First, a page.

Saturday 17 December 2022

Concluding Postscript

Well, I have at last finished The Missing Will, and I promise this will be the last you hear from me on the subject. So... A couple of things: 
   Here is Michael Wharton (still some years before his newspaper career began) meeting Helga Greene, ex-wife of Sir Hugh Greene, who became Director-General of the BBC. Helga, who is very wealthy, very socialist and 'rather stern', interrogates Wharton about his politics: 'When I told her my political views, which were as decidedly "right-wing" as they always had been, she obviously did not believe me. She was one of those people whom I came to think of later as "Hampstead thinkers"; it was typical of them that they simply did not believe that a person who seemed intelligent and educated could have opinions different from their own.' I think it's more a question of 'could not' than 'did not believe', and it's a mentality that I've come across many times, particularly in phases of my life and career when I have enountered the Guardianista-BBC Massive in all its adamantine smugness. It long ago broke out from Hampstead and has become vastly more pervasive since Wharton's time, with all manner of dire consequences. I think it explains why the BBC is incapable of perceiving its own bias: since it is not seriously possible for an intelligent person to see the world in any other way, the Corporation's projection of its own world view is, to those involved, simply a projection of factual reality, not of opinion. 
   Wharton did manage to do quite a lot of work for the BBC in the Forties and Fifties, but soon fell foul of the Marxists who ran the Northern Region's Features Department and was 'let go' without ceremony. 'When I took my leave of Denis Mitchell [head of the department] he did not rise from his chair or make the least gesture of goodwill. Was I not a self-declared reactionary and enemy of the human race?' The Northern Marxists, unlike the Hampstead lot, had found themselves able to believe that he had views radically different from their own, and they had purged him accordingly.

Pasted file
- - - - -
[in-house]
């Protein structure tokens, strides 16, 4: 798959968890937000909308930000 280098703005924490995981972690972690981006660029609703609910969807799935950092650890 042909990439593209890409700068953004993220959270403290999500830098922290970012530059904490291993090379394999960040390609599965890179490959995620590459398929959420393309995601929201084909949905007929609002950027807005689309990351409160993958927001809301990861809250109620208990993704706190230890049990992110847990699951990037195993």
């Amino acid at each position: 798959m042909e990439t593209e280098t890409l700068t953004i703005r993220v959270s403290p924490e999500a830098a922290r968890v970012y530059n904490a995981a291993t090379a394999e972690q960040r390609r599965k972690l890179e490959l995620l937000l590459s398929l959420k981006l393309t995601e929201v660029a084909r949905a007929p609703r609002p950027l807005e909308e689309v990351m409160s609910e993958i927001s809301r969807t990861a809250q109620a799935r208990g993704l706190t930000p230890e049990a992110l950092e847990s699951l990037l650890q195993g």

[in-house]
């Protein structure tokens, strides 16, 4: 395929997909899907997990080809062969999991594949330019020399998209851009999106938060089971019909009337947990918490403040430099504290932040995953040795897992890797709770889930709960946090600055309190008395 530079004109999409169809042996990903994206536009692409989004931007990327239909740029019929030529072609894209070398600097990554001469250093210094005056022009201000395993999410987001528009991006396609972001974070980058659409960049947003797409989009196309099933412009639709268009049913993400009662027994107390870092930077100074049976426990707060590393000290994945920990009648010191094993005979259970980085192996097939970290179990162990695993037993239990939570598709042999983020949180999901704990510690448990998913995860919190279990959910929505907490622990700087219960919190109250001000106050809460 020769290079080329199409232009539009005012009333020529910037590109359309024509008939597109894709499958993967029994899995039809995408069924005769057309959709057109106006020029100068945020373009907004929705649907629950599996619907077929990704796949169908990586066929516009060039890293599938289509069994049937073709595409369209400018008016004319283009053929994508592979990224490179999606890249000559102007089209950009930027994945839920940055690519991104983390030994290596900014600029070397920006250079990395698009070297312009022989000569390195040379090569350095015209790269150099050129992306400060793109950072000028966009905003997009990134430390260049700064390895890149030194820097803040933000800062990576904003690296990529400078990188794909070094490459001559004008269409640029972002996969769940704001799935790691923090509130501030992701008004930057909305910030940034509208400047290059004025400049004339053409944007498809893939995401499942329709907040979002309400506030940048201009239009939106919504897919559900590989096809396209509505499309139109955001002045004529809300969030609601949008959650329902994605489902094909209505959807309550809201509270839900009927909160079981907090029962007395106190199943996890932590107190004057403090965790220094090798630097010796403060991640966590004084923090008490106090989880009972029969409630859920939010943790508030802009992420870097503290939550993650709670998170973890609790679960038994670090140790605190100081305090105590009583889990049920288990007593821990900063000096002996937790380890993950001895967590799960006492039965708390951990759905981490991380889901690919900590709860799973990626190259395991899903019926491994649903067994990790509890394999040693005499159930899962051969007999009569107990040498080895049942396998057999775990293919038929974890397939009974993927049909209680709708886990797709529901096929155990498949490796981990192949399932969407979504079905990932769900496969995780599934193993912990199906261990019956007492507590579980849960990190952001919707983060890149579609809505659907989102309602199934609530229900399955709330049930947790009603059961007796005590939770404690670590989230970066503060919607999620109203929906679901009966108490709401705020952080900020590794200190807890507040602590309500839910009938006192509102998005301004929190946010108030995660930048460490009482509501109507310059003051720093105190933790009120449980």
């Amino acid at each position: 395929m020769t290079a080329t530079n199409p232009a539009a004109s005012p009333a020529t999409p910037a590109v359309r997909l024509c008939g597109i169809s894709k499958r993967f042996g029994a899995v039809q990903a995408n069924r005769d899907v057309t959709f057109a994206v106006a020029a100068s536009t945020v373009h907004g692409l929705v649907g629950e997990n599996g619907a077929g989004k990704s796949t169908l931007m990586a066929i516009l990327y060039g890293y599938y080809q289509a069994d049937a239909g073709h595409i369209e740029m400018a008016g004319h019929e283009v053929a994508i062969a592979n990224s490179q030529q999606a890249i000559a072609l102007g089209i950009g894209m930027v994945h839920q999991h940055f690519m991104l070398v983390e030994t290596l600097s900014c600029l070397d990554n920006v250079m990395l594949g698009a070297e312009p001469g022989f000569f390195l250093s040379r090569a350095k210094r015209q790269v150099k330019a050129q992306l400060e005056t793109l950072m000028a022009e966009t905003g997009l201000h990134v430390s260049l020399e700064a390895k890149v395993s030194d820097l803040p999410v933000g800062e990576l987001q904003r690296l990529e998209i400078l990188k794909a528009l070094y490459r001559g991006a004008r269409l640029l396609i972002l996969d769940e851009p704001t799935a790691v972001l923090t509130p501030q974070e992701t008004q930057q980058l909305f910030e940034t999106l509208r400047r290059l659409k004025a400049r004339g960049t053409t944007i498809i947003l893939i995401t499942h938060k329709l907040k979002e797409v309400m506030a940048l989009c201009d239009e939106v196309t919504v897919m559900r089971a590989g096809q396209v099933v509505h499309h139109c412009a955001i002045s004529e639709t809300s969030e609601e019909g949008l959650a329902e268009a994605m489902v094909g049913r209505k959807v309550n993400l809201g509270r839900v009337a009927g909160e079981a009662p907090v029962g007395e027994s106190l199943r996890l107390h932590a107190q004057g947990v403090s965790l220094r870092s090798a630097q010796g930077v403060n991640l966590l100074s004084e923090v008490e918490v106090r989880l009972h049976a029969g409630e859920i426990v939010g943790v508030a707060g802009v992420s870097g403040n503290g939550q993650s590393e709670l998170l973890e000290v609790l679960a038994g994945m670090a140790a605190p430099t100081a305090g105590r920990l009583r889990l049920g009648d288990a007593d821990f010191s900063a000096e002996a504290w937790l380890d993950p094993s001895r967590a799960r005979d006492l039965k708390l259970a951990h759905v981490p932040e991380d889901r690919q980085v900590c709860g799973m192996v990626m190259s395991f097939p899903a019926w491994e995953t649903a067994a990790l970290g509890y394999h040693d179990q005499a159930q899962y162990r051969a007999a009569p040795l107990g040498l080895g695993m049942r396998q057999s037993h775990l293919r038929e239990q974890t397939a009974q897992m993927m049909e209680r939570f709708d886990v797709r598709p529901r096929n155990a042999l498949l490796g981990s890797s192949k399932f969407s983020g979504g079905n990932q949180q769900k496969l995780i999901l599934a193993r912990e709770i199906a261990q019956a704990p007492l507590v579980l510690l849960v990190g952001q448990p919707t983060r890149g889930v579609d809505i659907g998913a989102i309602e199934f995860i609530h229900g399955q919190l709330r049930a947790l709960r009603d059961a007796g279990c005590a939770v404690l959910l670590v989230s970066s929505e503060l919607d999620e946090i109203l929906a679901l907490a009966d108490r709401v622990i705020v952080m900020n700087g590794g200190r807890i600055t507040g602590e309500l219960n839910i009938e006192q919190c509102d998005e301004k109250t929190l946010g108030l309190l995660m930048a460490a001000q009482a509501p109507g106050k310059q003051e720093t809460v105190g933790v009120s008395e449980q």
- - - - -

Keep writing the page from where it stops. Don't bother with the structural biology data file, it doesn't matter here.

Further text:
Even so, Wharton later found himself working (if that's not too strong a word) for the Talks Department in London, a department addicted to meetings and conferences (as was almost every part of the BBC I knew, for a mercifully short period, three decades later). He and his friend John Davenport found these meetings excruciatingly boring:
'One somnolent, sultry summer afternoon, when John and myself, after a certain amount of drinking, were at one of the interminable "Talks" meetings ... he suddenly fell asleep and rolled off his chair onto the floor. There he remained, snoring horribly, until the end of the meeting. Nobody took any notice. For the "Talks" producers, this tasteless incident simply had not happened.' Oddly, I got exactly the same reaction when, at a BBC meeting one morning, when I was still half asleep, I dropped a full cup of coffee onto the splendid carpet of the Broadcasting House council chamber, where the dark liquid spread out to form an impressive stain. This too, it seemed, had not happened. 
  Enough. I'll end by simply quoting the final paragraph of The Missing Will
'So, on New Year's Day, 1957, after a sleepless night of confused celebration, I sat down for the first time at my desk in the Daily Telegraph with one of the most appalling hangovers I have ever had in my life, and without a single idea in my head. I would have been incredulous, if not appalled, if I had been told I would still be there 28 years later, still spinning the faded dream with which this book began.' 

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